“At the end of the day, what we all want to achieve is to have better value, well-structured policies in the hands of more people,” he said. “That’s ultimately what we’re trying to do in insurance; closing that protection gap is always the challenge. There’s more that we can do around that.”
Despite the differences in views and opinions, a common theme shared by insurers in the region regarding AI is the ethics attached to it. With environmental, social, and governance (ESG) initiatives in full swing across the industry, “guardrails” for AI is one of the more important considerations across all firms looking to leverage the technology’s expertise.
“Cigna has recently set up an AI ethics group that’s not specifically for Singapore. One of the three things that we're having a look at is making sure that as we start to look at AI, we need to make sure that we've got ethics which are transparent, and that we're accountable and people are kept safe,” Cigna Healthcare Singapore COO Steve Nash said in an interview with IB Asia earlier in July.
“It also includes how we are holding ourselves accountable and making sure we're not crossing any boundaries from an AI perspective and from a safety perspective,” Nash said. “It also means ensuring that we are maintaining a human-centred approach.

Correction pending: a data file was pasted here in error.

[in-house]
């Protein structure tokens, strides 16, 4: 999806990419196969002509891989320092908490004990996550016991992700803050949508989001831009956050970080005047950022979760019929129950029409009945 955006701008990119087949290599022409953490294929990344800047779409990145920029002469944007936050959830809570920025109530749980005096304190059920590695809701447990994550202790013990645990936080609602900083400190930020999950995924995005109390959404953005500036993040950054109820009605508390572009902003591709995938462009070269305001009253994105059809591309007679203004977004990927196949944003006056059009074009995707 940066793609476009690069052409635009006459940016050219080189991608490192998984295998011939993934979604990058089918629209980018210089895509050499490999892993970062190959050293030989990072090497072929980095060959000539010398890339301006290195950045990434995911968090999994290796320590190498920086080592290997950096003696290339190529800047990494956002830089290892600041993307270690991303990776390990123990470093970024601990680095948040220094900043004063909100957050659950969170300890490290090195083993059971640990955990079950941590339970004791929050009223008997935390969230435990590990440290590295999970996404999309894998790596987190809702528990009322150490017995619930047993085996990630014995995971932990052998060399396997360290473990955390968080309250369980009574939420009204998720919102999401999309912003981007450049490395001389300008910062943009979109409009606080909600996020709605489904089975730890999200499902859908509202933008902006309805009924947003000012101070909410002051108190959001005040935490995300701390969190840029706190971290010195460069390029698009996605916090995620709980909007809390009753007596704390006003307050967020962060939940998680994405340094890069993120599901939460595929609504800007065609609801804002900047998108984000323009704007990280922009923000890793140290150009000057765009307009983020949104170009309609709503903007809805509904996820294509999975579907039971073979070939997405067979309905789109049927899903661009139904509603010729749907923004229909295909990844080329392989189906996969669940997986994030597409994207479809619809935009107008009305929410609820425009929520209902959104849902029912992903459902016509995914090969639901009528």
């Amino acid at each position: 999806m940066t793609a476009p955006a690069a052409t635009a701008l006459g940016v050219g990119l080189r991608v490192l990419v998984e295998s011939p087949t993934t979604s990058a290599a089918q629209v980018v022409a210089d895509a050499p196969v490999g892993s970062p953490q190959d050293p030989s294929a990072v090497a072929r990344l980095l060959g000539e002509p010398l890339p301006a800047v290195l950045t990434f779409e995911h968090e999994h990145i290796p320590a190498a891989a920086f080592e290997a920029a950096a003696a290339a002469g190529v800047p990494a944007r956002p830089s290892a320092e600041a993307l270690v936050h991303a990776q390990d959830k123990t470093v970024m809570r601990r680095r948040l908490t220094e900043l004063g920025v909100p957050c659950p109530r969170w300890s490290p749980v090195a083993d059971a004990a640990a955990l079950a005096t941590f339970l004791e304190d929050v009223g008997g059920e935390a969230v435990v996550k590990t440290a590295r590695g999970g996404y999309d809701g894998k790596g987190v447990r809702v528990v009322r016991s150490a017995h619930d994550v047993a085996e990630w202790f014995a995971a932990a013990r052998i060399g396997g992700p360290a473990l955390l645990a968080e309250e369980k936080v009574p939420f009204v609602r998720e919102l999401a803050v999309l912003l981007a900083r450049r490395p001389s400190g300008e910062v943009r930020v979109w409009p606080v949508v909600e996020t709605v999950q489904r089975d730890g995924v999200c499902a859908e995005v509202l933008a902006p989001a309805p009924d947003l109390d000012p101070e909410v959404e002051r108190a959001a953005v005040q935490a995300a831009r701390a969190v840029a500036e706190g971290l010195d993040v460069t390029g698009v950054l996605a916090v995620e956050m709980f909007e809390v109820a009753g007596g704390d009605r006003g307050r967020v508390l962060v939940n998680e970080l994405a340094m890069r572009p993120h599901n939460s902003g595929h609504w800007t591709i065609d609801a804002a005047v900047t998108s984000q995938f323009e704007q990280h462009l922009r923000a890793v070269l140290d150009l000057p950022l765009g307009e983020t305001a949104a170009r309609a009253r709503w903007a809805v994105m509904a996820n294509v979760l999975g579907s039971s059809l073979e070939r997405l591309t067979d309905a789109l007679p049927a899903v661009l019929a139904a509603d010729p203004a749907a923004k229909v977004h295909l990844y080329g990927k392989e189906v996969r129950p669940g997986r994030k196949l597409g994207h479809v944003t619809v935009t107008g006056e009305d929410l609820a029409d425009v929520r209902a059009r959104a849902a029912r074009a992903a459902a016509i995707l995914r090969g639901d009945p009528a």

“We're not looking at doing anything [that] doesn't have human control when it comes to AI.”
Emerging technology also offers a relatively unknown risk avenue, an important aspect to consider given that insurers are in the business of risk. Sun Life Asia president Ingrid Johnson noted that above efficiency, customers should be shielded from the possible risks that comes with AI technologies.
“What we are doing goes more in the sense that we need to do it in a way that isn't part of our broader network, because number one for us is protecting – from a cyber perspective – our client data, the privacy of the data, and the resiliency and robustness of our technology. So, these emergent technologies certainly have the opportunity to be used, and that's things that we're exploring,” Johnson said in an IB Asia interview.
“What's very clear is we still need to bring the human interpretation because it's not necessarily 100% correct, and it can't feel emotion. Those are elements that we are mindful that it can't do,” she said.